Table of Contents
The easiest way to make a live animation in matplotlib is to use one of the
| ||Makes an animation by repeatedly calling a function |
| ||Animation using a fixed set of |
In both cases it is critical to keep a reference to the instance object. The animation is advanced by a timer (typically from the host GUI framework) which the
Animation object holds the only reference to. If you do not hold a reference to the
Animation object, it (and hence the timers), will be garbage collected which will stop the animation.
See Helper Classes below for details about what movie formats are supported.
The inner workings of
FuncAnimation is more-or-less:
for d in frames: artists = func(d, *fargs) fig.canvas.draw_idle() fig.canvas.start_event_loop(interval)
with details to handle ‘blitting’ (to dramatically improve the live performance), to be non-blocking, not repeatedly start/stop the GUI event loop, handle repeats, multiple animated axes, and easily save the animation to a movie file.
‘Blitting’ is a old technique in computer graphics. The general gist is to take an existing bit map (in our case a mostly rasterized figure) and then ‘blit’ one more artist on top. Thus, by managing a saved ‘clean’ bitmap, we can only re-draw the few artists that are changing at each frame and possibly save significant amounts of time. When using blitting (by passing
blit=True) the core loop of
FuncAnimation gets a bit more complicated
ax = fig.gca() def update_blit(artists): fig.canvas.restore_region(bg_cache) for a in artists: a.axes.draw_artist(a) ax.figure.canvas.blit(ax.bbox) artists = init_func() for a in artists: a.set_animated(True) fig.canvas.draw() bg_cache = fig.canvas.copy_from_bbox(ax.bbox) for f in frames: artists = func(f, *fargs) update_blit(artists) fig.canvas.start_event_loop(interval)
This is of course leaving out many details (such as updating the background when the figure is resized or fully re-drawn). However, this hopefully minimalist example gives a sense of how
func are used inside of
FuncAnimation and the theory of how ‘blitting’ works.
The expected signature on
init_func is very simple to keep
FuncAnimation out of your book keeping and plotting logic, but this means that the callable objects you pass in must know what artists they should be working on. There are several approaches to handling this, of varying complexity and encapsulation. The simplest approach, which works quite well in the case of a script, is to define the artist at a global scope and let Python sort things out. For example
import numpy as np import matplotlib.pyplot as plt from matplotlib.animation import FuncAnimation fig, ax = plt.subplots() xdata, ydata = ,  ln, = plt.plot(, , 'ro', animated=True) def init(): ax.set_xlim(0, 2*np.pi) ax.set_ylim(-1, 1) return ln, def update(frame): xdata.append(frame) ydata.append(np.sin(frame)) ln.set_data(xdata, ydata) return ln, ani = FuncAnimation(fig, update, frames=np.linspace(0, 2*np.pi, 128), init_func=init, blit=True) plt.show()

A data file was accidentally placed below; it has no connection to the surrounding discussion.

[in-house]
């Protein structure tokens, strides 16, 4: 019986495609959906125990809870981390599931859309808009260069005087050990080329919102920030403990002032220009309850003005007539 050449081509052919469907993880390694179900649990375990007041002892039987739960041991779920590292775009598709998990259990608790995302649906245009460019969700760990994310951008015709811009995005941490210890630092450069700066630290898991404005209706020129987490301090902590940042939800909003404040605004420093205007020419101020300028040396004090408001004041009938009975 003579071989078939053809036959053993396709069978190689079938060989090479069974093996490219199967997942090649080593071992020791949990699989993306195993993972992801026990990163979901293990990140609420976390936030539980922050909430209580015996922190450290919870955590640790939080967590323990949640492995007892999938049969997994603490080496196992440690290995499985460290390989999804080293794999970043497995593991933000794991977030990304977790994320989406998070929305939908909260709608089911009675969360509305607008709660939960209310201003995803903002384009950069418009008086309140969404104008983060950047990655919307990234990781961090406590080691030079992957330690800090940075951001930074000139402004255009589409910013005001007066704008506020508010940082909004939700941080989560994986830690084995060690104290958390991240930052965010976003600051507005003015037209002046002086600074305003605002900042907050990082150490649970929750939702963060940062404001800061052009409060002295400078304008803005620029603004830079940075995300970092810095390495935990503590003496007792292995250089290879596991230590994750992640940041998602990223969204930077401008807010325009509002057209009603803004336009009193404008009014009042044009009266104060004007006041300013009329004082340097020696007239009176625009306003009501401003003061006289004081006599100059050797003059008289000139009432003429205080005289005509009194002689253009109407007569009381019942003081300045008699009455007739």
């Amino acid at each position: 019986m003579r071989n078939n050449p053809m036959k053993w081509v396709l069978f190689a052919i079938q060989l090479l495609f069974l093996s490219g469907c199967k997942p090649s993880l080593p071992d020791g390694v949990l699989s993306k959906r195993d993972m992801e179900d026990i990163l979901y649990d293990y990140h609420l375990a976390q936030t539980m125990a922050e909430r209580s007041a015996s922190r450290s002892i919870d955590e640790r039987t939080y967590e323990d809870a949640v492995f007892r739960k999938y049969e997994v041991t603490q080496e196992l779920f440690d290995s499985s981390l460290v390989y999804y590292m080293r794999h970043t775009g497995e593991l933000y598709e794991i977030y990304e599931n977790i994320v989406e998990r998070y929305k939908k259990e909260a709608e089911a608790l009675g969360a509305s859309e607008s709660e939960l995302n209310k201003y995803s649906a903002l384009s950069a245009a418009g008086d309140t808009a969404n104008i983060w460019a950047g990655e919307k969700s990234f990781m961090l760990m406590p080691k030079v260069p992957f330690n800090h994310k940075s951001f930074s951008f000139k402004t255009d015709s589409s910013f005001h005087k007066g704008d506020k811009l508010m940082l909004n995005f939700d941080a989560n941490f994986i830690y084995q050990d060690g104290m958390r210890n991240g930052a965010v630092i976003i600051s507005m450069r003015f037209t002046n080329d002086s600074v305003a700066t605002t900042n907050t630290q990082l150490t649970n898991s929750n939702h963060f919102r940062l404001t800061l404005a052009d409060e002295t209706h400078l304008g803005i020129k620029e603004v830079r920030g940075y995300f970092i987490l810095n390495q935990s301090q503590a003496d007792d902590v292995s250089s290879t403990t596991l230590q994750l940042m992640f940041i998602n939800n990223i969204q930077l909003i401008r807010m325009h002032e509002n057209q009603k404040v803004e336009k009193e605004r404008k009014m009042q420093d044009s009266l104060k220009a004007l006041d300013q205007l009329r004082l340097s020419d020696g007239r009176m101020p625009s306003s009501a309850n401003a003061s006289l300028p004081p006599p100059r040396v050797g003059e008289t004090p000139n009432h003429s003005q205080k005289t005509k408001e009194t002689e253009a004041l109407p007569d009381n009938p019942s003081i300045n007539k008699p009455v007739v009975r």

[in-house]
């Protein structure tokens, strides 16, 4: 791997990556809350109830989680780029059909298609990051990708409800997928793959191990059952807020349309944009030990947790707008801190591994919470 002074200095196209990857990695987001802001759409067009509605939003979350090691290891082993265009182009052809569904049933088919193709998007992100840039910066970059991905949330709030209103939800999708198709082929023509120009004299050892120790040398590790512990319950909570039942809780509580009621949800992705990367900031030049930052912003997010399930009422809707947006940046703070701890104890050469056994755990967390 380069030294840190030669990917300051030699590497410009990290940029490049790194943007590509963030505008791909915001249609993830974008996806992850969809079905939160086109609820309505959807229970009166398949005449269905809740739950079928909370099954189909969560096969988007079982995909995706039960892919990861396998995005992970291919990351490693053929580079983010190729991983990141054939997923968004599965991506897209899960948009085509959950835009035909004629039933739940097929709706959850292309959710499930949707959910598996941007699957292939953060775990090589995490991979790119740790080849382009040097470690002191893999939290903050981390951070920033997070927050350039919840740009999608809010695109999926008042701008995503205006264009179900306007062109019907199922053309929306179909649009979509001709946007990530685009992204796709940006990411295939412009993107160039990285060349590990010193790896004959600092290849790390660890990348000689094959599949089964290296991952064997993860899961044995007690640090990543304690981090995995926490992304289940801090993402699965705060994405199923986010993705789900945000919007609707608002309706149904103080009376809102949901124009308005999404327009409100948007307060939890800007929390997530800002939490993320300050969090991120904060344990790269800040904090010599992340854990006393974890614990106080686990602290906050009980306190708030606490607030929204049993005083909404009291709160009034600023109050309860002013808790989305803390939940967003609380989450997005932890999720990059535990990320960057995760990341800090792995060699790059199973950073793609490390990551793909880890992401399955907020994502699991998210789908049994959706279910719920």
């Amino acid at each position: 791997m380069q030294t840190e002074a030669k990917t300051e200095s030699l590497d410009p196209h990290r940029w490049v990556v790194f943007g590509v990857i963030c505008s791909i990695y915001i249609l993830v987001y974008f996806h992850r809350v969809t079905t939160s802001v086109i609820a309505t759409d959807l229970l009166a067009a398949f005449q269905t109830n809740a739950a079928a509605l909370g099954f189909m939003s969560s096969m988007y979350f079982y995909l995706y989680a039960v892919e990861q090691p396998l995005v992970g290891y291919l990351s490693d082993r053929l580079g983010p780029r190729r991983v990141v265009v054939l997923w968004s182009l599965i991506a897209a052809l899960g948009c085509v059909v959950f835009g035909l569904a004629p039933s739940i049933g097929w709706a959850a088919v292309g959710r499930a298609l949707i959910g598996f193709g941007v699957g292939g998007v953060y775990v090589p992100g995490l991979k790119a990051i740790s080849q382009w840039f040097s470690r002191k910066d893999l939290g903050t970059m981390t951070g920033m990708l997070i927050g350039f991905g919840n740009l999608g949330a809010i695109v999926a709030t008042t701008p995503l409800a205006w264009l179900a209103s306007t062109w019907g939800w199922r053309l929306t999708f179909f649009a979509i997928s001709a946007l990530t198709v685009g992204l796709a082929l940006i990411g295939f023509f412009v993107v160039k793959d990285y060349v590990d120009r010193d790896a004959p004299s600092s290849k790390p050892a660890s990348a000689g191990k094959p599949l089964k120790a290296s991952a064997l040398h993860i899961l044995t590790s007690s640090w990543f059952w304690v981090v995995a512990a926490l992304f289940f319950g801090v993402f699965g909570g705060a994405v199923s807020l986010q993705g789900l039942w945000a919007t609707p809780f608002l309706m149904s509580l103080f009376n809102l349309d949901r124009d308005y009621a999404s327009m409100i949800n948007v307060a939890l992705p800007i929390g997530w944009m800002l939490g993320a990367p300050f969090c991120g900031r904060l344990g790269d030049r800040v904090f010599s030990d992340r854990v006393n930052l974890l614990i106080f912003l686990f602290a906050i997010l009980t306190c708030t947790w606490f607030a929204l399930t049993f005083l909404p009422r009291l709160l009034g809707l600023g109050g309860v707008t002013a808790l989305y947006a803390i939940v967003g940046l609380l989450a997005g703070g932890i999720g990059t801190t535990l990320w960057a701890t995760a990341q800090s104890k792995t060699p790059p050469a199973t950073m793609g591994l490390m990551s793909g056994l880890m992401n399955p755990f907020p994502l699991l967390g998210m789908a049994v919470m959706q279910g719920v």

The second method is to us
functools.partial to ‘bind’ artists to function. A third method is to use closures to build up the required artists and functions. A fourth method is to create a class.
The provided writers fall into two broad categories: pipe-based and file-based. The pipe-based writers stream the captured frames over a pipe to an external process. The pipe-based variants tend to be more performant, but may not work on all systems.
| ||Pipe-based ffmpeg writer.|
| ||File-based animated gif writer.|
| ||Pipe-based avconv writer.|
Alternatively the file-based writers save temporary files for each frame which are stitched into a single file at the end. Although slower, these writers can be easier to debug.
| ||File-based ffmpeg writer.|
| ||Pipe-based animated gif.|
| ||File-based avconv writer.|
MovieWriter provides a way to grab sequential frames from the same underlying
Figure object. The base class
MovieWriter implements 3 methods and a context manager. The only difference between the pipe-based and file-based writers is in the arguments to their respective
setup() method is used to prepare the writer (possibly opening a pipe), successive calls to
grab_frame() capture a single frame at a time and
finish() finalizes the movie and writes the output file to disk. For example
moviewriter = MovieWriter(...) moviewriter.setup(fig=fig, 'my_movie.ext', dpi=100) for j in range(n): update_figure(n) moviewriter.grab_frame() moviewriter.finish()
If using the writer classes directly (not through
Animation.save), it is strongly encouraged to use the
saving context manager
with moviewriter.saving(fig, 'myfile.mp4', dpi=100): for j in range(n): update_figure(n) moviewriter.grab_frame()
to ensures that setup and cleanup are performed as necessary.
| ||This class wraps the creation of an animation using matplotlib.|
A module-level registry is provided to map between the name of the writer and the class to allow a string to be passed to
Animation.save instead of a writer instance.
| ||Registry of available writer classes by human readable name.|
To reduce code duplication base classes
| ||Abstract base class for writing movies.|
| ||Base class for writing movies.|
and mixins are provided
| ||Mixin class for avconv output.|
| ||Mixin class for FFMpeg output.|
| ||Mixin class for ImageMagick output.|
See the source code for how to easily implement new
Deprecated since version 2.0.
Deprecated since version 2.0.
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